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  9. Melissa: I thought I'd be reading paper forever. My in-laws surprised me big time! I discovered a new advantage yesterday--easier to read with gloves on while shivering on a train platform! No need to de-glove to turn pages, just press a button.

    Laura C: isn't it fun to discover stuff from older eras? Sorry about your lame library. I live in an urban area and our library LENDS e-books, which is pretty cool.

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  10. Saumya: It's not something I would've bought for myself, but I'm thankful for the gift! Hoping a loved one decides you need one, too! (Drop hints as necessary...) :-)

    Emma: I really enjoyed Brothers Karamozov and Resurrection (a lesser-know Tolstoy novel). I do wonder, though, if the freebies are not especially good translations. It might be worth shelling out a few bucks to tackle this part of my "reading bucket list." I love the idea of taking Russian tomes to the beach! Awesome.

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  11. Faith: Merriest of Christmas to you, too, fellow celebrater of the the 12 Days! The key to the Russians is a good translation. The stories tend to be big, lush family sagas, very gripping. I liked Brothers Karamozov a lot. I'd recommend it.

    Jemi: I read all the Anne books (and the Emily of New Moon ones too) as an adult. Montgomery had a great sense of mischief and imagination! What contemporary Canadians do your recommend?

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  12. Sandra: Annotated, I hope! Shakespeare can be wonderfully fun (once you get the lingo). I really love some of the Romances, like Cymbeline and The Winter's Tale.

    Laura P.: I am looking forward to taking advantage of all the bargains to be found! I've been slowly building up a wishlist to purchase from once holiday bills are paid.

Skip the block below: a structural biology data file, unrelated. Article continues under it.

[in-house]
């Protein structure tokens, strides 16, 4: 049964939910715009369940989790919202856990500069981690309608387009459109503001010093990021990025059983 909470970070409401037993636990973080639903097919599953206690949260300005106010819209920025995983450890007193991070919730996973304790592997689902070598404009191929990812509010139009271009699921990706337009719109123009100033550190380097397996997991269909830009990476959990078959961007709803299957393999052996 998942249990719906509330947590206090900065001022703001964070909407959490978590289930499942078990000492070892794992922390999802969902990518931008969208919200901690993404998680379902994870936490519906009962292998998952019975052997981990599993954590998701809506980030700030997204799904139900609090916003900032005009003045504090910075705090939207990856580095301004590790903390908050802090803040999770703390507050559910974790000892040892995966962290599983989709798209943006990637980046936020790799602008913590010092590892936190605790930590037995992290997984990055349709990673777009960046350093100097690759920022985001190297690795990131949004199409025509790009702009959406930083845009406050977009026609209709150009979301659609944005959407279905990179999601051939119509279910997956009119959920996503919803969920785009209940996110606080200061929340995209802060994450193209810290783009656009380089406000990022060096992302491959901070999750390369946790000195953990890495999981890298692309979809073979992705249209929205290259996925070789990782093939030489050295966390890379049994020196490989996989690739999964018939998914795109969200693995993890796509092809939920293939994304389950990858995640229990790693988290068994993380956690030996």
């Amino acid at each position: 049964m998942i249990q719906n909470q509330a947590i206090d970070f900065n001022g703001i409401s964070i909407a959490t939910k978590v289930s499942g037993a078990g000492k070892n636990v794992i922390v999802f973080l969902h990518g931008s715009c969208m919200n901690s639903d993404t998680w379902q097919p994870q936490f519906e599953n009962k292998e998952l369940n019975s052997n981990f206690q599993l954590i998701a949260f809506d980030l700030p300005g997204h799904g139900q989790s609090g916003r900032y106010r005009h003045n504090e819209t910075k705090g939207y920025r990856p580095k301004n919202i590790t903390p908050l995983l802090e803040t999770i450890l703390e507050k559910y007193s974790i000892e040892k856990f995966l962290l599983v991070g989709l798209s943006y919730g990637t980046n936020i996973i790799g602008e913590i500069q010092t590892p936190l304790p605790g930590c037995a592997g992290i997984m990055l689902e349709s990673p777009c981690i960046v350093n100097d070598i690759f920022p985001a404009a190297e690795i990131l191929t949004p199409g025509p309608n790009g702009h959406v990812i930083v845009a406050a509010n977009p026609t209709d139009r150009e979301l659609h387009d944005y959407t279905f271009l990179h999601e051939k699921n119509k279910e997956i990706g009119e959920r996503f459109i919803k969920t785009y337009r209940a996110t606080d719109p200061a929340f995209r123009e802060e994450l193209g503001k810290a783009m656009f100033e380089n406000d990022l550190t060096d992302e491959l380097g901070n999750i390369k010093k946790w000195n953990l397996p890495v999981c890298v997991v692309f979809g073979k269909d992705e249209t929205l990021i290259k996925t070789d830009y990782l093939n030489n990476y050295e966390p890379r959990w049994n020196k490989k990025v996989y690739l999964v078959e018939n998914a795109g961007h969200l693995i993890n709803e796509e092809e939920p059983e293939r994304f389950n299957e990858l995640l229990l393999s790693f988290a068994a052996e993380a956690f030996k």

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  13. I have two books going - one on my iPad and one paperback. I love the iPad and all the cheap or free delicious books out there! It's so easy though that it's scary...just click,click,click! But I love it!

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  14. I found that I read a larger variety of books classics, popular, etc. because they are a click away and reasonably priced.

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  15. I loved Agnes Grey!

    I got a few new releases on my Kindle for Mac when I was too lazy to go to the bookstore. Instant gratification is nothing to sneeze at.

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  16. I just downloaded Somerset Maugham for kindle for free. The kind of thing I feel like I should have read, but never did. It's a treat to have that kind of instant access to classics

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  17. April: It is hard to keep from going click crazy! As you say, there are so many inexpensive choices available!

    Holly: I think it will also be easier to get my hands on indie titles, many of which are only available as ebooks.

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  18. Lydia: good to hear. I loved her other novel, The Tenant of Wildfell Hall. She's the less famous Bronte, but imminently readable.

    Melissa: I'd love to hear what you think. I know Maughm is known for his tales of Westerners in Asia, but I don't think I've ready any of his work except maybe a short story or two.

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  19. I used to tell myself I would never get an e-reader. But now I kinda want one! Reading all those classics on there sounds wonderful. Have fun finding some fun buried treasures out there!

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  20. Abby: It's not something I would have bought for myself, but it sure does have its advantages. One of which is easier access to classics when my library is offering less and less shelf space to them.